The trend of raising backyard chickens has been derided as urban hipness by some, but Kellie Dodson is part of the movement for a simple reason.
"The eggs," the Colorado Springs woman says. "The eggs are phenomenal."
Dodson, who lives east of downtown, got into backyard farming several years ago.
"It started out with health issues with my daughter and my husband," she says. "I started researching food and discovered that there was a lot of crap in the food that we were buying. I started out with a couple of raised beds, and now I have eight raised beds, an herb garden, chickens, ducks, bees."
Colorado Springs restricts backyard flocks to 10 chickens and no roosters. But that's still enough egg-laying power that Dodson sells eggs. She also has ducks and thus duck egg customers. She's had several rounds of chickens, because egg laying declines after a couple of years. She finds forever homes for chickens that no longer produce. None of them, she says, will ever be headed for the dinner table.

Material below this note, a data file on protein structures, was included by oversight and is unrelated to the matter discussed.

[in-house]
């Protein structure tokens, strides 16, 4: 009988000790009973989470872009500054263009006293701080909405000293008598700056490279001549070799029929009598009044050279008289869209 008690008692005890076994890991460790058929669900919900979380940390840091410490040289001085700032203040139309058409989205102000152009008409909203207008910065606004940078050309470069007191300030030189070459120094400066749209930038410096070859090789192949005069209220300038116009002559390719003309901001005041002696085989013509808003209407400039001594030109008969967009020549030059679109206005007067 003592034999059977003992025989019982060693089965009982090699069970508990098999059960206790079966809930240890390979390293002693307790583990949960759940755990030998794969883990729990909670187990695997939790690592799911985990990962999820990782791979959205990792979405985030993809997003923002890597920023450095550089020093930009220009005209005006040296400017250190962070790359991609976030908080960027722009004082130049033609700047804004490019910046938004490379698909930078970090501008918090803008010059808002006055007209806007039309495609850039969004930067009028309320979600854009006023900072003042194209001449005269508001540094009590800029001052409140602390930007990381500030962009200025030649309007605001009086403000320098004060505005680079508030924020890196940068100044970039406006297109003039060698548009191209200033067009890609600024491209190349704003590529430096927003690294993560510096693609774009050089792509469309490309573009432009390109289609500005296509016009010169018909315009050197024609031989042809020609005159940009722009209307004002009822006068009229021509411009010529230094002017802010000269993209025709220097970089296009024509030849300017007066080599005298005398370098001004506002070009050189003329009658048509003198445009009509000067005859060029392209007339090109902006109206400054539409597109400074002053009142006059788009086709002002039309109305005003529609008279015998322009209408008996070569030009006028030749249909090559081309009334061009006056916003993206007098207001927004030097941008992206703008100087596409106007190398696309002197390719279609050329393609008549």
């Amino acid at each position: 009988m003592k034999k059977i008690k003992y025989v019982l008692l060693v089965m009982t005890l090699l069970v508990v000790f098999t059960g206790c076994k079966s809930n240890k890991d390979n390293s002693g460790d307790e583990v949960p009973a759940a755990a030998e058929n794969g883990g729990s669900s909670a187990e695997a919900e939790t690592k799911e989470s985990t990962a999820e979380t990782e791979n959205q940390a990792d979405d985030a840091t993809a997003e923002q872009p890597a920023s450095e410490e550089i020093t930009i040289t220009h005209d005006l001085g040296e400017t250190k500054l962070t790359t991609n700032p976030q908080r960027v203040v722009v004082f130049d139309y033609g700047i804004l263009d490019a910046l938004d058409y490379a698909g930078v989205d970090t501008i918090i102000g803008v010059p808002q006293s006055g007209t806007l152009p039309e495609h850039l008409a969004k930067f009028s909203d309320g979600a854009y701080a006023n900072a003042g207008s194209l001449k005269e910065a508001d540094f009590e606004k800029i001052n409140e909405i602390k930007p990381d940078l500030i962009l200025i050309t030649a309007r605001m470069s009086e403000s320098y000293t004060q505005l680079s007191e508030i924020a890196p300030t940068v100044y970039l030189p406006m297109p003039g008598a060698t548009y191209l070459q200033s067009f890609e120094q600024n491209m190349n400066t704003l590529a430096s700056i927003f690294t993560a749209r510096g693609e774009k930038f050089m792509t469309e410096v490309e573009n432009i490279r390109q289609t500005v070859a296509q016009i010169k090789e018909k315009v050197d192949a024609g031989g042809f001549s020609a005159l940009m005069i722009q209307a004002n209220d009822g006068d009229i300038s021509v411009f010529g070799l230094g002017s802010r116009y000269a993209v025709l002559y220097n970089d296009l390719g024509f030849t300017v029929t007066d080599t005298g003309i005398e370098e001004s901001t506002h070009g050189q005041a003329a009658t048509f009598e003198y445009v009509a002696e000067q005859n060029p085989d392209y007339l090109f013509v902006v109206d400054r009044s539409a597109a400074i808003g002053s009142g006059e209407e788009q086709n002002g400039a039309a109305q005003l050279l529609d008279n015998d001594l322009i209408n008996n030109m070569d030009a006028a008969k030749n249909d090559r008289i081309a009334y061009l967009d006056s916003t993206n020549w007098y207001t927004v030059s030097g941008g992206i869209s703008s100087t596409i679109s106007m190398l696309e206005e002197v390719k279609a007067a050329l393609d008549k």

A few years ago, she took over management of the annual Take a Peak Chicken Coop Tour from founder John Conner. The 2018 tour is this weekend.
"It is a Parade of Homes for chicken coops," Dodson says. "We try to get people inspired to have chickens. All the host sites are there to answer questions and encourage people to have backyard chickens."
Fourteen coops are on the tour, though not all will take part both days. Several new ones are included this year, Dodson says. Her coop will be among the repeats.
"It is a lot of fun," Dodson says. "We have families that come down from Woodland Park or up from Pueblo. They bring the whole family and make a day of it."
People can spend as little - or as much - as they want on coops. "Some people just grab existing material and create awesome coops," Dodson says. Others buy their coops. "There are some really cool ones out there."
With any coop, keep security in mind, she advises. Dogs, foxes and raccoons are among predators that can devastate a flock. She also suggests a well-insulated - but not heated - coop to keep chickens comfortable in winter.
"It's just so drastic for them to go from a heated coop to outside when the temperatures are really low," she says. She also recommends getting cold-hardy breeds, such as Wyandottes, Red Island Reds and mixed-breed Easter Eggers.
Dodson already is looking ahead to the 2019 tour, which will be the 10th year. "We're hoping to make it a really big thing next year," she says.